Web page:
Etymology
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tutelage (n.)
"guardianship," c. 1600, from -age + Latin tutela "a watching, keeping, safeguard, protection," from variant past participle stem of tueri "watch over" (see tutor (n.)). Meaning "instruction" first appeared 1857.
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knee-jerk (n.)
patellar reflex, a neurological phenomenon discovered and named in 1876; see knee (n.) + jerk (n.1) in the medical sense. The figurative use appeared soon after the phrase was coined.
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du jour (adj.)

from French plat du jour "dish of the day," which appeared from early 20c. on restaurant menus; abstracted as an all-purpose modifier by 1989. For jour "day" see journey (n.).

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Ms. 

(plural Mses.), in modern continuous use from about 1949, considered a blend of Miss and Mrs. The abbreviation had appeared or been suggested before in this sense, since at least c. 1900.

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saleable (adj.)

also, but less commonly, salable, "purchasable; capable of being sold, finding a ready market," 1520s, from sale + -able. Related: Salability; saleability (1797) which seems to have appeared first in Coleridge.

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azoic (adj.)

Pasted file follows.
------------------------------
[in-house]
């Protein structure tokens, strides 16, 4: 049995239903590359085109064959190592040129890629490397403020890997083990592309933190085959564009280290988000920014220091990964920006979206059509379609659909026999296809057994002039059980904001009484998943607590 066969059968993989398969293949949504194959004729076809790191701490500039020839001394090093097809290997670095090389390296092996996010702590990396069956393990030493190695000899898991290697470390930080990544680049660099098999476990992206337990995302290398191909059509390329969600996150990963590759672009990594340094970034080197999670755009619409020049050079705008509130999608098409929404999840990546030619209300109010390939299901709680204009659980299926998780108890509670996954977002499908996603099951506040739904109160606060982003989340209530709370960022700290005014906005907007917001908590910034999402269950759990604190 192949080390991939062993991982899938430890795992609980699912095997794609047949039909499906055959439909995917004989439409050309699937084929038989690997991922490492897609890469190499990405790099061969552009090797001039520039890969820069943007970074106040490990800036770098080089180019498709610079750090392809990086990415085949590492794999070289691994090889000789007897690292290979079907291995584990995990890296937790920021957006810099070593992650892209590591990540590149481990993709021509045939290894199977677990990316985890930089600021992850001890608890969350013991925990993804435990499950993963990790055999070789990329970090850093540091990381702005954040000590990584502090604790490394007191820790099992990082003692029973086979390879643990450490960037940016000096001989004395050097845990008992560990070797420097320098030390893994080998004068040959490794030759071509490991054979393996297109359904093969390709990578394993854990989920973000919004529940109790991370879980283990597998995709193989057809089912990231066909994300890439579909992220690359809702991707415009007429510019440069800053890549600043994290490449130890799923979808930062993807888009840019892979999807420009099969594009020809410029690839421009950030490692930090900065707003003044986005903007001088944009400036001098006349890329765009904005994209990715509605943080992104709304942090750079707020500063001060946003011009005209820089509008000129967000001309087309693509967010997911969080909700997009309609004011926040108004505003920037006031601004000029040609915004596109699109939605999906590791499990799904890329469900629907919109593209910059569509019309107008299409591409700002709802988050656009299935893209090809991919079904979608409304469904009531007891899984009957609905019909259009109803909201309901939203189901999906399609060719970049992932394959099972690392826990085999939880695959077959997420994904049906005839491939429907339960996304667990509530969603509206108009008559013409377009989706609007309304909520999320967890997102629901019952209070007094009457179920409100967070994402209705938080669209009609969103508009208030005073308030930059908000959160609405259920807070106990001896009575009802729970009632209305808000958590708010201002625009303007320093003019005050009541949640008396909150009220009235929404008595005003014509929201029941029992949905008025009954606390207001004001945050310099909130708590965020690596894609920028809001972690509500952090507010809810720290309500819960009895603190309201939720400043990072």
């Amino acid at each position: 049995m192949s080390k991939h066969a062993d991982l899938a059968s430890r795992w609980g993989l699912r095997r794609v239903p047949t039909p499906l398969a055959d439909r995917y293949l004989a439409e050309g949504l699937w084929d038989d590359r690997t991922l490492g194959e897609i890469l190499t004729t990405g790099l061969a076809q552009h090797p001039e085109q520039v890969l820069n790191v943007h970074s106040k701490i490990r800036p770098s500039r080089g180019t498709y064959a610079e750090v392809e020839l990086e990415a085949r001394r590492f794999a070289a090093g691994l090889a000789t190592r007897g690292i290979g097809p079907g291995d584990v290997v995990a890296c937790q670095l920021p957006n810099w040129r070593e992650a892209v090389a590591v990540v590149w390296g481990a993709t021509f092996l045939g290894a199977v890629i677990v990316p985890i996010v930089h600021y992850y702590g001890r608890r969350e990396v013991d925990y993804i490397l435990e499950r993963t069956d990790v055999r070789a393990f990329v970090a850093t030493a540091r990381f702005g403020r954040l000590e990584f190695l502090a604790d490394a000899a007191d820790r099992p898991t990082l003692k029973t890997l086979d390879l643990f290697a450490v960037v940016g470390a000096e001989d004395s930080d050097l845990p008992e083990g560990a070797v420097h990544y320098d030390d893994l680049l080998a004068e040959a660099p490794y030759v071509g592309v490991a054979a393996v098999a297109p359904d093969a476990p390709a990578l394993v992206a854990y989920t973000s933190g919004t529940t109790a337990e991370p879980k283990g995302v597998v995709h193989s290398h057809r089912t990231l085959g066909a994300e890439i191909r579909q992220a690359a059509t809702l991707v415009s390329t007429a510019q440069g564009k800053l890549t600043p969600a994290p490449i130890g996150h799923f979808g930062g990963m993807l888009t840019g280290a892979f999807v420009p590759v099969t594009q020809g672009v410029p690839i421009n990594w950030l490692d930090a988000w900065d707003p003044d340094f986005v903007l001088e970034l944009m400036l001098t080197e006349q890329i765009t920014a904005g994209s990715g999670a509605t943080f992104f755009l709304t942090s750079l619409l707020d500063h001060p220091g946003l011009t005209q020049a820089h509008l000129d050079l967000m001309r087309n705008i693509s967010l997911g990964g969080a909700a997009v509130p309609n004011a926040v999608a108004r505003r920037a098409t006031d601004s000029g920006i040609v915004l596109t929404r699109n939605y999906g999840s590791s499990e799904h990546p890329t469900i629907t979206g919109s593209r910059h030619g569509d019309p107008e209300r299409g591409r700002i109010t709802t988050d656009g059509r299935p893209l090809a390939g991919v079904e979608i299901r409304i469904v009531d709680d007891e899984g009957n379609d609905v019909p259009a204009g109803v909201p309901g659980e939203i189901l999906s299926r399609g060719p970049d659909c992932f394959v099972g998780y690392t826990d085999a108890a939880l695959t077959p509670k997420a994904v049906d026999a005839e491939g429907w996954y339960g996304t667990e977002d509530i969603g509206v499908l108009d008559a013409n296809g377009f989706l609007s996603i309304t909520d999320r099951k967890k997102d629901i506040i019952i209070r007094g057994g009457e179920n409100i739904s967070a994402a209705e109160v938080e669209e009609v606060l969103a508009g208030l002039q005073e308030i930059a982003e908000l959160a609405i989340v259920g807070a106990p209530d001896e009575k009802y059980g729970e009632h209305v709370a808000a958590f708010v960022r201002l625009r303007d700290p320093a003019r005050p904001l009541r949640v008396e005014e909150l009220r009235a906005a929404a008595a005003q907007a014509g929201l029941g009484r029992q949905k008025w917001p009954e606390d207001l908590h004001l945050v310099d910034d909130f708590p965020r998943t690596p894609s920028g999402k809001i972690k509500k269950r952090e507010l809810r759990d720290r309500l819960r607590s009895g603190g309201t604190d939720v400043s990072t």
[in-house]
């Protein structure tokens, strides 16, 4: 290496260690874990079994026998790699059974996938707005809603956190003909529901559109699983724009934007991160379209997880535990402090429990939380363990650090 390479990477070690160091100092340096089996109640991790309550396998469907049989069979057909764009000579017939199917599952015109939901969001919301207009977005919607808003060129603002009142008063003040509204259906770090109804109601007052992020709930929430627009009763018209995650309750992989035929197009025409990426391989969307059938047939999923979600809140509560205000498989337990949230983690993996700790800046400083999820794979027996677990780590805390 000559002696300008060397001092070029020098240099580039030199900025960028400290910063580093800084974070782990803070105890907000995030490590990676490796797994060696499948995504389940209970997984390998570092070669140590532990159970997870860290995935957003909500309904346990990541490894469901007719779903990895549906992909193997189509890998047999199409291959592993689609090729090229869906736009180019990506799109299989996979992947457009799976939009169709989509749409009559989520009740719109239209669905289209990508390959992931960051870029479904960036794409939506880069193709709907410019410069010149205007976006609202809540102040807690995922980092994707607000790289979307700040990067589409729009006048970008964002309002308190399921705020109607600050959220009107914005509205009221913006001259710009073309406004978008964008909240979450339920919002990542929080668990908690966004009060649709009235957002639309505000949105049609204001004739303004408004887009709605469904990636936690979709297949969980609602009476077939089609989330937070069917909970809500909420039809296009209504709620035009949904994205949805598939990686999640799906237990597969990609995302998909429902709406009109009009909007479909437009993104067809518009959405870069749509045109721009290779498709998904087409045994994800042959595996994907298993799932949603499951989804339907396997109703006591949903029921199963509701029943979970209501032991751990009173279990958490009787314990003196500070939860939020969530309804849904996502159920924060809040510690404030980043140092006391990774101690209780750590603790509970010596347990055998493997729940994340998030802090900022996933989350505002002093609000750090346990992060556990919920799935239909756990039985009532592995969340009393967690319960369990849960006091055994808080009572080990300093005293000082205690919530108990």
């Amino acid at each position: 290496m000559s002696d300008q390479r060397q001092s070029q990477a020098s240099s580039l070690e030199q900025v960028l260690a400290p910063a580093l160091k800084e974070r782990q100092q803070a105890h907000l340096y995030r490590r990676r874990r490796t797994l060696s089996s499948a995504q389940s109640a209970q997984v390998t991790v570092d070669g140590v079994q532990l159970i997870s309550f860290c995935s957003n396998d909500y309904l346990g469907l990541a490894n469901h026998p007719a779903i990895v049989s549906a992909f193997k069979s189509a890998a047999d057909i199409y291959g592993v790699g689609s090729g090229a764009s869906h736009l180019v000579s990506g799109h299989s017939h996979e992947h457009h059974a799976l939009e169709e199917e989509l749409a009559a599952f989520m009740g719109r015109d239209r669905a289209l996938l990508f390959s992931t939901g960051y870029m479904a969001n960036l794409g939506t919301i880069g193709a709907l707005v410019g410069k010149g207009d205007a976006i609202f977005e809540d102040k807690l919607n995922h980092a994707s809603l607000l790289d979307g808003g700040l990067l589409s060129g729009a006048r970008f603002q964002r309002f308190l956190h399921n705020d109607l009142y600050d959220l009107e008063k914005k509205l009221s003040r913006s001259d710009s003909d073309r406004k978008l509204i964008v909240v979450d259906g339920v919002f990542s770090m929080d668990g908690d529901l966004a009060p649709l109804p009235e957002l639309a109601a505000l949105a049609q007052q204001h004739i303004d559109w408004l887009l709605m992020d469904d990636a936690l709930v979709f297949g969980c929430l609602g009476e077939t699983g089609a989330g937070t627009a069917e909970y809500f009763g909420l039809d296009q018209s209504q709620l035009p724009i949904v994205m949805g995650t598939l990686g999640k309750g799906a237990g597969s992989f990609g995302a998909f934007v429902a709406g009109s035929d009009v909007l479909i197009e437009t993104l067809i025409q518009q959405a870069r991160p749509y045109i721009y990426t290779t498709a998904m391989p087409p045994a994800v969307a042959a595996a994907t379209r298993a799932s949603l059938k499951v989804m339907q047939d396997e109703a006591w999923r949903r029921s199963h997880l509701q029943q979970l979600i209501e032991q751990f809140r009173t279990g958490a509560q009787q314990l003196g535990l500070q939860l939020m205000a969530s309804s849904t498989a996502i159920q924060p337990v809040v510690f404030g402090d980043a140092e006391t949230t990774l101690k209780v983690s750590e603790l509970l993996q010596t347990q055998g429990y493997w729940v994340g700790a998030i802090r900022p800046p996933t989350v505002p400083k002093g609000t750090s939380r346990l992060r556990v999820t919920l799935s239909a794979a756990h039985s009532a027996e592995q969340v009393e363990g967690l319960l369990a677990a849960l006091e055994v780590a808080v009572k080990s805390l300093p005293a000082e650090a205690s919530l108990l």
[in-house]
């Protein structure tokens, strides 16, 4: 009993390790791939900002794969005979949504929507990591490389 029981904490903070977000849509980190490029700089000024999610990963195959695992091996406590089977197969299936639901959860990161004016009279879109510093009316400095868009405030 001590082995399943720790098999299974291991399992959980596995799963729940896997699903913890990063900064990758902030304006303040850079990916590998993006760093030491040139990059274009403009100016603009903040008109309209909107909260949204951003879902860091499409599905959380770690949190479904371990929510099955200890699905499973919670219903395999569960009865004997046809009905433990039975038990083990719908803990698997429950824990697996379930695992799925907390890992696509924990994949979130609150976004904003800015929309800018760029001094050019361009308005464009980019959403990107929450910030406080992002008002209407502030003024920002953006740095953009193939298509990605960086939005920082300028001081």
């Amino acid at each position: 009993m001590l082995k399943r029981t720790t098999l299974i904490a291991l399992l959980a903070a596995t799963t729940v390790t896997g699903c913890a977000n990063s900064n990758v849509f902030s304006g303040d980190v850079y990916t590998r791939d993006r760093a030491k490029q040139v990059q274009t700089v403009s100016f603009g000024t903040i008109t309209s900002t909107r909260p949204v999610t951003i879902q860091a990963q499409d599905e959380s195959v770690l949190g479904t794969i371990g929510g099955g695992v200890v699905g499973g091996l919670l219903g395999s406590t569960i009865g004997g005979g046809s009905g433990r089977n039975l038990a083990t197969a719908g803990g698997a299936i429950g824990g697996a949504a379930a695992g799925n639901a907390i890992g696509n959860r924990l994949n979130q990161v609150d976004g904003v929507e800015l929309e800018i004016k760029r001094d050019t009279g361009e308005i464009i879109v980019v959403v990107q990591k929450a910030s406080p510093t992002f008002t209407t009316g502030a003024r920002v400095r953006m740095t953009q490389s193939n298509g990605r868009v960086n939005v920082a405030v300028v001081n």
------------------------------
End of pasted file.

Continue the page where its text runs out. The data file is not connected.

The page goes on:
"pertaining to the period of Earth's history before life appeared," 1843, with -ic + Greek azōos, from a- "not, without" (see a- (3)) + zōon "animal," here used in the sense "life," from PIE root *gwei- "to live."

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callous (adj.)
c. 1400, "hardened," in the physical sense, from Latin callosus "thick-skinned," from callus, callum "hard skin" (see callus). The figurative sense of "unfeeling, hardened in the mind" appeared in English by 1670s. Related: Callously; callousness.
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cellulite (n.)

"lumpy, dimpled fat," 1968, from French cellulite, from cellule "a small cell" (16c., from Latin cellula "little cell," diminutive of cella; see cell) + -ite (see -ite (1)). The word appeared mainly in fashion magazines and advertisements for beauty treatments.

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derringer (n.)

"short-barreled, large-caliber pistol," very effective at close range, 1850, for Henry Deringer (1786-1868), U.S. gunsmith who invented it in the 1840s. The prevailing misspelled form is how his name appeared on the many counterfeits and imitations.

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tenderloin (n.)
1828, "tender part of a loin of pork or beef," from tender (adj.) + loin. The slang meaning "police district noted for vice" appeared first 1887 in New York, on the notion of the neighborhood of the chief theaters, restaurants, etc., being the "juciest cut" for graft and blackmail.
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